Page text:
The Music Director at any given station is a tough job for one person or even a huge team. Supporting Fromholt in these endeavors is her assistant music director, Evan Miller, whom she acknowledged as an essential partner, noting, “He has been with me since I started in this role, and he is just essential. I couldn’t do half of what I did without his support and having him as just a rock solid partner in this.” The station also recently hired a former intern, Peter Day, with the hope to continue to grow not just the team but how they connect to the audience. They build out the music library of the station and trace the musical pulse that makes up the station’s heart, often across many different genres. With Fromholt, she’s eager to say it’s an experience that allows her to grow alongside the audience. “I think it’s admitting that I can’t be the expert in everything, but I’m surrounded by other people who are amazing experts and give me an opportunity to learn from them every day,” she shares. “I think it’s being a curious listener and being unafraid to say the clichéd thing, which is that I like all genres of music. I realize that’s a bit of a cliché, but I think it’s true. I think it’s following your curiosity for sure.”
It’s a kind of curiosity that’s been with Fromholt since she was growing up in the area. “I’ve been involved in the local music scene here since I was a teenager,” she shares. “And there’s something really, really special here, and I know everybody says that about their local music scene, but there’s something really special here and there’s something worth supporting here.”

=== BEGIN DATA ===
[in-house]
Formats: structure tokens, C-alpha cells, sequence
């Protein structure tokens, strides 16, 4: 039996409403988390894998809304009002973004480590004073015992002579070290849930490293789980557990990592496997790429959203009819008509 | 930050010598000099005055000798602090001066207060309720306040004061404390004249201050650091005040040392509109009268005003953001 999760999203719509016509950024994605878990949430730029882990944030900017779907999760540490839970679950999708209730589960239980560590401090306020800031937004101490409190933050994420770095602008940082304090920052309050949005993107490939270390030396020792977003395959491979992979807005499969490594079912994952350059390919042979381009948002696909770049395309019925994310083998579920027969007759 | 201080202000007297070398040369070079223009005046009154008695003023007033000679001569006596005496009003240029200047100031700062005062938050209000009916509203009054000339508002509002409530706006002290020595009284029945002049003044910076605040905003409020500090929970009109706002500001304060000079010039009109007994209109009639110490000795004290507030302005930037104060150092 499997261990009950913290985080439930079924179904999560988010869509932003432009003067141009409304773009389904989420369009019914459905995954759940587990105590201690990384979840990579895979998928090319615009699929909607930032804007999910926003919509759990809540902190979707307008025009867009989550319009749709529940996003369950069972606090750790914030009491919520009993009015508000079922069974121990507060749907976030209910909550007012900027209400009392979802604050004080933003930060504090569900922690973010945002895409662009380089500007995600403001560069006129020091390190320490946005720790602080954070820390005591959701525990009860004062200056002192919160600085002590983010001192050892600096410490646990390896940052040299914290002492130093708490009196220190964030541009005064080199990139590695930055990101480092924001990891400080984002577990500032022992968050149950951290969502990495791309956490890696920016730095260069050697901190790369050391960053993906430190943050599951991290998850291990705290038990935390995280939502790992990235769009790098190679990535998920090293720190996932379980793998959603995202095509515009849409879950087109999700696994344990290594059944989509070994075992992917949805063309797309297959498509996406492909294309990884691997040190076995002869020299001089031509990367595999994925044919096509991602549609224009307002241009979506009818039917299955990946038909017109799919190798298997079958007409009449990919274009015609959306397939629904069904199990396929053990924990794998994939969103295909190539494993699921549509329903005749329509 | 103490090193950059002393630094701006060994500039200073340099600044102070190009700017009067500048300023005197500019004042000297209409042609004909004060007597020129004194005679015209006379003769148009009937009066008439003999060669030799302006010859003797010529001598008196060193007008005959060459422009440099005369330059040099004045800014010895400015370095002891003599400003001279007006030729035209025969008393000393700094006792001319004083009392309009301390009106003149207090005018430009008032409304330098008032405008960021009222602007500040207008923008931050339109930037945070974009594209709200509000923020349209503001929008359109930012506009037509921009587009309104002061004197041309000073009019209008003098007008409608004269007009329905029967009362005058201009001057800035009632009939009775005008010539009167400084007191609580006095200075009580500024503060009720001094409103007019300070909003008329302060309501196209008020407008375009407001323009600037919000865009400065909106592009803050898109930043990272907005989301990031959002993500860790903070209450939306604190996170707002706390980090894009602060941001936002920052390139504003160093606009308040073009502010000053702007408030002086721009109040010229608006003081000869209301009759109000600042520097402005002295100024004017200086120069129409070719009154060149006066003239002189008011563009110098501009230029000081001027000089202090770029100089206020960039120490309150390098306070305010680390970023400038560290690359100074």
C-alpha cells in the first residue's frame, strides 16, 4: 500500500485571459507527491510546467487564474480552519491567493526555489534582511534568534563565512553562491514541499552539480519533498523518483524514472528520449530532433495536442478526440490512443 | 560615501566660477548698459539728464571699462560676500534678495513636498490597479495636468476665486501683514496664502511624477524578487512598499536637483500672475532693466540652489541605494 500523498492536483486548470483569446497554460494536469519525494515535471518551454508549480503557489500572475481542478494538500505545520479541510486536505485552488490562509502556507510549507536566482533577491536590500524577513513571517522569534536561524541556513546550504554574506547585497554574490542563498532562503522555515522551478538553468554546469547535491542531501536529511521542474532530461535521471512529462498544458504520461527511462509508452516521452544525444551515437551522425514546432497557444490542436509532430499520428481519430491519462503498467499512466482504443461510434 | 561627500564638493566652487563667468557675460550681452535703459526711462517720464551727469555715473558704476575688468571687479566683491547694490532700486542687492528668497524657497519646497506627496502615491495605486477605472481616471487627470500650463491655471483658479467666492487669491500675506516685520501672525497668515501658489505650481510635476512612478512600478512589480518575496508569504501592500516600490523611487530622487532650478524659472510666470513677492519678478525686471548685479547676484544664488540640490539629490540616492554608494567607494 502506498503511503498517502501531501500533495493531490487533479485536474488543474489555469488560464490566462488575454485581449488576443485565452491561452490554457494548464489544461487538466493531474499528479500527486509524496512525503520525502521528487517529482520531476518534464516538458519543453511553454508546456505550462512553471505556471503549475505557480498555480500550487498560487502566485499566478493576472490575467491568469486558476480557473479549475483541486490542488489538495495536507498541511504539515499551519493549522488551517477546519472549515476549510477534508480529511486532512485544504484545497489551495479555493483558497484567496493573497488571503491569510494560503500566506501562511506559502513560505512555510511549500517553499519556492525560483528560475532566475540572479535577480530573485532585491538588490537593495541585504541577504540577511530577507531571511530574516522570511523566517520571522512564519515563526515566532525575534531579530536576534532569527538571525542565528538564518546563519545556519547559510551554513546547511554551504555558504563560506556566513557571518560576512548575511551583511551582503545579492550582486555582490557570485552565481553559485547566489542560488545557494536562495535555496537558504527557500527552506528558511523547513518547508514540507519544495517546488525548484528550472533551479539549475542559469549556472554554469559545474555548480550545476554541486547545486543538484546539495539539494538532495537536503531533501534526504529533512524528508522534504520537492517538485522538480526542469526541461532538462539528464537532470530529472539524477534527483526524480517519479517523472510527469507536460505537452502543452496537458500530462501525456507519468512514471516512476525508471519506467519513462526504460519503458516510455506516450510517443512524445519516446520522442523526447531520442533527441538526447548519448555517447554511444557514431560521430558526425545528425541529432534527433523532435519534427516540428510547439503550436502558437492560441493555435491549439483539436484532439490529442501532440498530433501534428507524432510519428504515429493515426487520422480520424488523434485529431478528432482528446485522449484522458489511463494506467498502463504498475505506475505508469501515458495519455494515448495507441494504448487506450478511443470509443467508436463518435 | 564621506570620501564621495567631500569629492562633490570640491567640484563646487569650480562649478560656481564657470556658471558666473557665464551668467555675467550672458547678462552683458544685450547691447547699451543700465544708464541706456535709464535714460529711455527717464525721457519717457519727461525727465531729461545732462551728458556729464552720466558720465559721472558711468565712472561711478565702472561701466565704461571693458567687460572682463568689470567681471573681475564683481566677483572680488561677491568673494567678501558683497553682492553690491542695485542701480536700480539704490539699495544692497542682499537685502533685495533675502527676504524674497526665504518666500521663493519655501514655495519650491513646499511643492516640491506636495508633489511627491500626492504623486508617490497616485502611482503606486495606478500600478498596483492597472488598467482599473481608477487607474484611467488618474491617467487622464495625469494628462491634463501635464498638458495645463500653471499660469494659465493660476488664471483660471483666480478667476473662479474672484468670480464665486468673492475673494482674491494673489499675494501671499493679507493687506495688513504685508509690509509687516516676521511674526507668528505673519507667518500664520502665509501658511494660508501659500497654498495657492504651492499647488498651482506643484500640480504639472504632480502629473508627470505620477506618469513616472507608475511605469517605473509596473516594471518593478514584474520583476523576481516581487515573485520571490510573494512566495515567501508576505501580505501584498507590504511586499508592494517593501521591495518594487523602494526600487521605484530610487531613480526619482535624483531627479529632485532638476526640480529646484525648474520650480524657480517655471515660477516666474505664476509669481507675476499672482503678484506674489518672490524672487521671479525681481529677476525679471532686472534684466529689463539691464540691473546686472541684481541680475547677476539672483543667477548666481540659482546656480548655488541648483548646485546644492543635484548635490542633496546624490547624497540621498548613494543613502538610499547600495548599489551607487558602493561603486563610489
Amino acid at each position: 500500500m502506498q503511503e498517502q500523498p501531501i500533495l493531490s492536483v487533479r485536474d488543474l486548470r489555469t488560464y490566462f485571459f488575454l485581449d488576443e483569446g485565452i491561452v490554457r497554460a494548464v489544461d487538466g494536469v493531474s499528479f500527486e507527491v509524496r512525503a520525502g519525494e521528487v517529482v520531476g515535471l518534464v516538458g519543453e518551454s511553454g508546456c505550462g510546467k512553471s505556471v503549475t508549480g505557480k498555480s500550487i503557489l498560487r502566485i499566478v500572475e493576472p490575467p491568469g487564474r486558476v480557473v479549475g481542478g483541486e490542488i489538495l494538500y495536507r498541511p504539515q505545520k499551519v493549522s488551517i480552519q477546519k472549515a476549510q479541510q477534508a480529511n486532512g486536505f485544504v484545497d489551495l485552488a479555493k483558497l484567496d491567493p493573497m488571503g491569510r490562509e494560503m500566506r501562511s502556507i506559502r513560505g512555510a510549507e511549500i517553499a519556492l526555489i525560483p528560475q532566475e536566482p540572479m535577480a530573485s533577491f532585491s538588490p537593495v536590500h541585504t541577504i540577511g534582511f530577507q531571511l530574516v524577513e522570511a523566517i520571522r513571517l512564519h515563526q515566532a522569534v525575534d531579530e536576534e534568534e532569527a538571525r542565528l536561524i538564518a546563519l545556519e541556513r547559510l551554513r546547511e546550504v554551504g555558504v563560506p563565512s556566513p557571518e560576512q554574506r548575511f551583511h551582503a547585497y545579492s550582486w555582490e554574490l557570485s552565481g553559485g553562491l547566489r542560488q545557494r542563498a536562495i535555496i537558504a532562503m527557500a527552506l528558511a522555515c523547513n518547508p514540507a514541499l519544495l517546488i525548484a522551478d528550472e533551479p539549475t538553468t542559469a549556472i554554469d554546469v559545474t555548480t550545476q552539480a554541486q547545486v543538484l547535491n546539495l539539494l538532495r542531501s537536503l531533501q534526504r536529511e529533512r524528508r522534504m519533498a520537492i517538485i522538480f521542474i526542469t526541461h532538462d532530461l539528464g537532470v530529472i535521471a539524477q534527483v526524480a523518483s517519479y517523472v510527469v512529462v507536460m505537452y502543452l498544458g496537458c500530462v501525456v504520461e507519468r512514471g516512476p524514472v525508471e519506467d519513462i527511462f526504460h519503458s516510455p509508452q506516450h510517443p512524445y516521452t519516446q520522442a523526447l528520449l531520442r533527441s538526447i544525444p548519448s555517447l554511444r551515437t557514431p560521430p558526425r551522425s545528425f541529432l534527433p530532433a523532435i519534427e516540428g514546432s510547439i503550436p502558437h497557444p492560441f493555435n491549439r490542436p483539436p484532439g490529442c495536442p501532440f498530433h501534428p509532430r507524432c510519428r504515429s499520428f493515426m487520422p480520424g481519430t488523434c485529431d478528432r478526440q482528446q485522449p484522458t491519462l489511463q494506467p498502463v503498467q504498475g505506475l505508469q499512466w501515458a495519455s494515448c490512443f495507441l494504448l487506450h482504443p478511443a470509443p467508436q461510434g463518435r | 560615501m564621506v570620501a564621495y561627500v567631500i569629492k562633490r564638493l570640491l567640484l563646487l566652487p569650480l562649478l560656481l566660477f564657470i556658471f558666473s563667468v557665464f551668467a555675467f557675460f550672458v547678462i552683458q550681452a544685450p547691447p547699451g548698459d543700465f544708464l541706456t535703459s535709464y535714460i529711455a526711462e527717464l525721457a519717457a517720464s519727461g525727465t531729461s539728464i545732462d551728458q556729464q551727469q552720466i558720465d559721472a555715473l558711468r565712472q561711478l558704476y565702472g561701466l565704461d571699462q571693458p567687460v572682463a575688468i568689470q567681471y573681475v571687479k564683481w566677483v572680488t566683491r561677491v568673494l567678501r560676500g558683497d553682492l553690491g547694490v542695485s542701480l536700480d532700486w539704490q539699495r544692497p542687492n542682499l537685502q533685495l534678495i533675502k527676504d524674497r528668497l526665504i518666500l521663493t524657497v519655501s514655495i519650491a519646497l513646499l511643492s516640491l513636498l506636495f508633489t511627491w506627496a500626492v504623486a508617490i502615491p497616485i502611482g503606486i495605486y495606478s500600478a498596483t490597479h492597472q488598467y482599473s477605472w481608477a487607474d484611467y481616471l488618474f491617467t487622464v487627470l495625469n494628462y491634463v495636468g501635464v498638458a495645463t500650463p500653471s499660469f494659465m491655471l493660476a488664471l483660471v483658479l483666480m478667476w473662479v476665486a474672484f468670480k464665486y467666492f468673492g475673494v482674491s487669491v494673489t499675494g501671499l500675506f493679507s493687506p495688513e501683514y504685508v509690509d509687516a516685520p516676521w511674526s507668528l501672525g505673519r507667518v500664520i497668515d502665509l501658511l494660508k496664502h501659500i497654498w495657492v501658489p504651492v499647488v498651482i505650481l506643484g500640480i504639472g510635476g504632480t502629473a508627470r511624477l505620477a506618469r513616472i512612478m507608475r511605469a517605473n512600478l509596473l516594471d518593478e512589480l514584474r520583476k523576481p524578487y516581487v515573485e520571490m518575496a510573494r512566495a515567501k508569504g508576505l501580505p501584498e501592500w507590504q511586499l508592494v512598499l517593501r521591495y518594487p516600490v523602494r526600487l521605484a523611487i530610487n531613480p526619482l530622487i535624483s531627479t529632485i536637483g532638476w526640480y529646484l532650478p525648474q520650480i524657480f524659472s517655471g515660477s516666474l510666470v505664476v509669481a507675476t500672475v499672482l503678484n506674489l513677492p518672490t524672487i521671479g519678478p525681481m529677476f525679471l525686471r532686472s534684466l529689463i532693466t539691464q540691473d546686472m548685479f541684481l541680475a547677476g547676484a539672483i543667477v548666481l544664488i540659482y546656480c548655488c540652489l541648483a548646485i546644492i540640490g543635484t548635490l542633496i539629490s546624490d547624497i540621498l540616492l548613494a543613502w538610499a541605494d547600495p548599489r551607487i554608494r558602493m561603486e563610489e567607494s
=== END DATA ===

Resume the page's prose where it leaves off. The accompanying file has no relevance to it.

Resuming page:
Fromholt’s belief in the power of local music drives many of WYSO’s community engagement initiatives. This ethos is also prominently showcased in her weekly live music show, Kaleidoscope, which provides a platform for local bands. “I get to give bands their first interview, their first time on the radio, and then five years later they come back and they’ve grown and they’ve evolved,” she shares.
Through the programming of Fromholt’s shows (she also hosts another, Alpha Rhythms), the shows from all the other DJs, and initiatives like Tiny Stacks, WYSO not only promotes local music but fosters a stronger sense of excitement that connects the staff, community groups, and among the area’s residents. “I want people to come to me with their kind of wild ideas like, ‘Hey, we want to do a micro concert in a library,’” Fromholt says excitedly. This approach allows the radio station to serve as a conduit for musical exploration and local engagement, bridging different segments of the community through the universal love of music. The motto for Public Radio Music Day 2023, “Building Community Through Music,” was chosen to highlight that all public stations find ways to listen to their community and echo their voice, but WYSO’s commitment to growing connections across beloved cultural institutions shows what noncommercial music stations truly do best.